Heather Moore, CPP, PharmD, BCOP: [The]SONIA trial was a study that, when presented at ASCO [American Society of Clinical Oncology meeting], brought up a great point, as you mentioned. Do we need to start CDK4/6 inhibition in the first line, or is that something that we could sequence in the second line after progression on endocrine therapy? This was both from a quality-of-life perspective [and] also a financial toxicity perspective. That was another component that was brought up as a secondary end point. What they looked at was time to second progression. What I find to be probably the most significant limitation of the SONIA data is that for patients who were on CDK4/6 inhibitor in the first line, when they progressed, they put them in the second line on monotherapy fulvestrant. When we think about what our current treatment paradigm is, very rarely are we giving monotherapy fulvestrant. We know both based off of the VERONICA [NCT03584009] data and the MAINTAIN [NCT05207709] data that fulvestrant monotherapy in itself may not be the most efficacious. When we think about what we’re typically going to use in the second line, that’s where we’re going to start using next-generation sequencing, that’s when we’re looking for PIK3CA mutation. Can we use alpelisib? Do they have an ESR1 [estrogen receptor 1] mutation? Can we use elacestrant? Some are going more toward therapies that are more targeted toward our patients. Thinking about that, I don’t really think it was a fairer trial design, and I think had we implemented what would be physician’s choice based off of some of those factors in the second line, we may have seen outcomes that were a little bit different than what were presented. It’s something to be taken with a grain of salt. I will say what I take away from the SONIA trial is that, like you mentioned, for patients [for whom] maybe CDK4/6 inhibition in the first line isn’t the best choice, it makes you feel better about making that decision, knowing that you’re still giving them a therapy that is efficacious, that still may have good progression-free survival and thinking about overall survival…. But I think based off what we know from the MONALEESA studies [NCT01958021 and NCT02422615], the MONARCH studies [NCT02107703 and NCT02246621], and thinking about PALOMA [studies] [NCT01942135], that we have enough data to know that it’s probably still best to start with our first-line guideline, recommended therapies.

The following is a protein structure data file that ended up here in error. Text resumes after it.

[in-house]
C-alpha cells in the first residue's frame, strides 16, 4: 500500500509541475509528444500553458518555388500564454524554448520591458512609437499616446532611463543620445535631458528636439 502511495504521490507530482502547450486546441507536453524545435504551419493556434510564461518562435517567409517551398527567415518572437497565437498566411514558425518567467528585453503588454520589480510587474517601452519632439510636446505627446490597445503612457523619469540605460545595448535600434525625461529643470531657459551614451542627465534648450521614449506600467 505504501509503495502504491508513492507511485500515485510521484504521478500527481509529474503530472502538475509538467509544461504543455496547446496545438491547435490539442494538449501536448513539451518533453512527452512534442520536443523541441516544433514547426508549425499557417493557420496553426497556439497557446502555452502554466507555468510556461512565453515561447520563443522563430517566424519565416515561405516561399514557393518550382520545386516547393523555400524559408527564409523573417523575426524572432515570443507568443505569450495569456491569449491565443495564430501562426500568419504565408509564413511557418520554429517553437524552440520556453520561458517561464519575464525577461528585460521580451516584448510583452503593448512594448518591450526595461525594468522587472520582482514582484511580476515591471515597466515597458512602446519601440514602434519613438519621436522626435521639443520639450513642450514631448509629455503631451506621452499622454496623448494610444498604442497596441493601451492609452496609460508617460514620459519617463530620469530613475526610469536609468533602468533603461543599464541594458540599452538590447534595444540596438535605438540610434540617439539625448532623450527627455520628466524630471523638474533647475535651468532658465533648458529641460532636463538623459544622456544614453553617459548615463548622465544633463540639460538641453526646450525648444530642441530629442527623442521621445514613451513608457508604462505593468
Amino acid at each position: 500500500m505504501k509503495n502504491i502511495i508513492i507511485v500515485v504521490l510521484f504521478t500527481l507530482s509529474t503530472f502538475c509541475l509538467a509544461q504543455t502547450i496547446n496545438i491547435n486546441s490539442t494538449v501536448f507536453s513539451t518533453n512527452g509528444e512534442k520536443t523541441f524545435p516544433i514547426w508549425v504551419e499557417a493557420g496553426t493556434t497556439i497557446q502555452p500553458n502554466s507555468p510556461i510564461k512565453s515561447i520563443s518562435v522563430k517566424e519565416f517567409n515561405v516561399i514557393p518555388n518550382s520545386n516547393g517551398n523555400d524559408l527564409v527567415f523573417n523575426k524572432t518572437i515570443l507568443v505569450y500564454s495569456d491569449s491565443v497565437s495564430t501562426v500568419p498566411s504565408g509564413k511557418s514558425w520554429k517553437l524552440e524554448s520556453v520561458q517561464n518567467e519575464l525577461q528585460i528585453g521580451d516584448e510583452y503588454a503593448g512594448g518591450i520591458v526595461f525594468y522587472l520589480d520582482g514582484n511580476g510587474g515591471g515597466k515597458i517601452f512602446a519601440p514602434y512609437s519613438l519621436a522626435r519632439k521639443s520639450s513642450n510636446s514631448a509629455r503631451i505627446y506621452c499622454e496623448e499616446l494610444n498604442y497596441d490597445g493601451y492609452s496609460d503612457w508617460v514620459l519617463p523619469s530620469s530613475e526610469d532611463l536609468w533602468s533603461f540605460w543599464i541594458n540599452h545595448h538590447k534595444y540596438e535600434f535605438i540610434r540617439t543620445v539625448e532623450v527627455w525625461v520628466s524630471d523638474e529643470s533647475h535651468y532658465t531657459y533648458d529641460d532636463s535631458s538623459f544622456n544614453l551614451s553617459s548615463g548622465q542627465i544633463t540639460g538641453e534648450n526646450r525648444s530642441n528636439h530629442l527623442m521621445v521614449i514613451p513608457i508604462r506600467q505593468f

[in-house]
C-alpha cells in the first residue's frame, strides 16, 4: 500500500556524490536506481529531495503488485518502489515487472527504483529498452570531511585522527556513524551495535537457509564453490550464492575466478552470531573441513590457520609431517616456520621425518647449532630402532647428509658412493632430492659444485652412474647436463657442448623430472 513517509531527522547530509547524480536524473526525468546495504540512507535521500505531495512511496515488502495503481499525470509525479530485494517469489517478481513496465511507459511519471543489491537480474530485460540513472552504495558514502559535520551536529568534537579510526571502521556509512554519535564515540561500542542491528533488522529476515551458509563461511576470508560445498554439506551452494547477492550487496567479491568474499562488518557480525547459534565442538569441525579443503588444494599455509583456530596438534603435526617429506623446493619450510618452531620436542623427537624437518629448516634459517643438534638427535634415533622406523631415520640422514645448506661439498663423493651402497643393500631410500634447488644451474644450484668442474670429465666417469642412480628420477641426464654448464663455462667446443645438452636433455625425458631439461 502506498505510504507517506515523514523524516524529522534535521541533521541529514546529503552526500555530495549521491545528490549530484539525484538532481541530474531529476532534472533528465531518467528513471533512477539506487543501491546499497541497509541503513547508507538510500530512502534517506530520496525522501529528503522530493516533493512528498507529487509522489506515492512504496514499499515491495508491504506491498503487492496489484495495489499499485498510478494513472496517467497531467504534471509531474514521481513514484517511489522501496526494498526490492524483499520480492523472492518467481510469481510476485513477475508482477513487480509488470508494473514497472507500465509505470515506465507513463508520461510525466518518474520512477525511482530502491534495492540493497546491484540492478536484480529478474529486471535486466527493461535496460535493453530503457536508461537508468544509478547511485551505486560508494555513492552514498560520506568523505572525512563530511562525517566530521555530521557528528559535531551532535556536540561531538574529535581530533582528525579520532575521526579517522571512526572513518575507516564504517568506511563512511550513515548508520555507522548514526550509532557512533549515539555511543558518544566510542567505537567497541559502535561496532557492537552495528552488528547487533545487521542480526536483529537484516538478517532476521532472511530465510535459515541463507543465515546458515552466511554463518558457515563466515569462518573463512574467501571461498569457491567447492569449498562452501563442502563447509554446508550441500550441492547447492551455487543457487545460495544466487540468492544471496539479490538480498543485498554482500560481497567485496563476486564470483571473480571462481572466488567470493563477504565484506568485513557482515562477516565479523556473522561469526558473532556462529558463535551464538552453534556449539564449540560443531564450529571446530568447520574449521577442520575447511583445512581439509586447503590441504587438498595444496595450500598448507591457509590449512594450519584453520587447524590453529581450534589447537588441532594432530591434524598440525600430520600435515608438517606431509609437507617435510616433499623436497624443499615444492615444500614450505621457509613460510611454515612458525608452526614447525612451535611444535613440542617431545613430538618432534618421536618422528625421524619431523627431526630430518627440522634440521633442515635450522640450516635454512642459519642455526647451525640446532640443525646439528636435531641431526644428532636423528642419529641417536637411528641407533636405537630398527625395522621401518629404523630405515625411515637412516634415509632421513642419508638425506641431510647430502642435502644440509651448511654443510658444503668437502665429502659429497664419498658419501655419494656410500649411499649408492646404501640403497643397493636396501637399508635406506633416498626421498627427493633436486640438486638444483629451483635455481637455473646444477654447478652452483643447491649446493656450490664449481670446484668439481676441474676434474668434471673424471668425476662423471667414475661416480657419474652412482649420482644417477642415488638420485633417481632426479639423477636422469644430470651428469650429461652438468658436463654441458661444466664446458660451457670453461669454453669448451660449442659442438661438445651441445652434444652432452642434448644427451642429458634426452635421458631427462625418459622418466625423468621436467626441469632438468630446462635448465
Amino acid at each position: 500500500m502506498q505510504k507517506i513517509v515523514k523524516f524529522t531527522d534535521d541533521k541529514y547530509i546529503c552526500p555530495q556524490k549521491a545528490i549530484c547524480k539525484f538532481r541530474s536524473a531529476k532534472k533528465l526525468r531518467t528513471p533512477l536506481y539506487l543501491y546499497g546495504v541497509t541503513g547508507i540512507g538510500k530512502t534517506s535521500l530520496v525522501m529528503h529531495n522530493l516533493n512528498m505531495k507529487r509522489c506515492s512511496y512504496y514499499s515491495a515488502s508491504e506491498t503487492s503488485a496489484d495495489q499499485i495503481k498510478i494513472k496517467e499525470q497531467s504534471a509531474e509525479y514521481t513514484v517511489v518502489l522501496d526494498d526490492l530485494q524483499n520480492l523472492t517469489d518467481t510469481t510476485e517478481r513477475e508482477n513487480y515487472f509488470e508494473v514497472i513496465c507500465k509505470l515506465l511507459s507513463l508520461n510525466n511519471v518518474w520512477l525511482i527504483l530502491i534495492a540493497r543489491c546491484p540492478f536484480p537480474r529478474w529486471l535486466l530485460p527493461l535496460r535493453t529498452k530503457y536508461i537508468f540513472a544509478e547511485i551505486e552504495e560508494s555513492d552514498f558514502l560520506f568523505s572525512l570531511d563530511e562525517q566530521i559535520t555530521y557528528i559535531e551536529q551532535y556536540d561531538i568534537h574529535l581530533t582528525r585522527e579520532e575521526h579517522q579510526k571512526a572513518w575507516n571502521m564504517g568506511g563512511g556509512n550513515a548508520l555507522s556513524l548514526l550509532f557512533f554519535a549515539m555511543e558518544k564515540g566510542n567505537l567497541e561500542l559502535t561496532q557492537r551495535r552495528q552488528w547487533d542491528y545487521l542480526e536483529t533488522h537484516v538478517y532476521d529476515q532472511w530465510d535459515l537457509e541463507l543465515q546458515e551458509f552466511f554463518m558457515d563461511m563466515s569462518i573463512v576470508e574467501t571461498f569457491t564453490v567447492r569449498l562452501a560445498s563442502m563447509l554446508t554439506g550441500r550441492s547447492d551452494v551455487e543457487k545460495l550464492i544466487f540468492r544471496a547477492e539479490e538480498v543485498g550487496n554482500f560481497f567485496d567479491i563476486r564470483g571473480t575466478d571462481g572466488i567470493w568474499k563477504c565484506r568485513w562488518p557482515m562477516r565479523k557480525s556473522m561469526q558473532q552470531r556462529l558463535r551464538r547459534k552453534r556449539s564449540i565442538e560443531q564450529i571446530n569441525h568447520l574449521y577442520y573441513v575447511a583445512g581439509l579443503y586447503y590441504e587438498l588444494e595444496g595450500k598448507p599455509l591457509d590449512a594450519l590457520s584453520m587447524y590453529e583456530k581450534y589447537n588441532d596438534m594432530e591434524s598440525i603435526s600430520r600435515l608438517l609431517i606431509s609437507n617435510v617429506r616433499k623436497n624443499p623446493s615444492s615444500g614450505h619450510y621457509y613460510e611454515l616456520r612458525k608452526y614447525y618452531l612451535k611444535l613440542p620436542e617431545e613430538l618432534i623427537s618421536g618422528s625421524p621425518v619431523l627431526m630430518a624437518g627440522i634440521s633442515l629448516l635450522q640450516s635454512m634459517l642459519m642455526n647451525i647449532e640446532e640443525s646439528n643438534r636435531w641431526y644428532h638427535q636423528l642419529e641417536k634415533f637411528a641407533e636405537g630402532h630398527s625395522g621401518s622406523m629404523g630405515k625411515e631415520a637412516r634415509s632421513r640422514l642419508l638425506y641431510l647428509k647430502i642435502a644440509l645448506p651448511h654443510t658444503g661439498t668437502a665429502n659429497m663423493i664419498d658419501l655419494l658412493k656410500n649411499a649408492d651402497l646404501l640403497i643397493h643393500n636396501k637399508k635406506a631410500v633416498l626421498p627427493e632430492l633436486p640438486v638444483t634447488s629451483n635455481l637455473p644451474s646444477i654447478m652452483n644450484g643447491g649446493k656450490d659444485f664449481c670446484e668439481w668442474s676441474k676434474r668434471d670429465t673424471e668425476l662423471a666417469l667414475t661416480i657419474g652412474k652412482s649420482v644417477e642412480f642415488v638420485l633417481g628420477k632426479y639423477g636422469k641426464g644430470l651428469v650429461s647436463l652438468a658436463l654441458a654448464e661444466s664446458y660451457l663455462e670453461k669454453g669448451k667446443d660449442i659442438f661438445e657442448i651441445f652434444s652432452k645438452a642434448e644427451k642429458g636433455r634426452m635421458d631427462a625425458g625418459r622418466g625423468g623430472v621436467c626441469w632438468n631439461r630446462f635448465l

Transcript is AI-generated and edited for clarity and readability.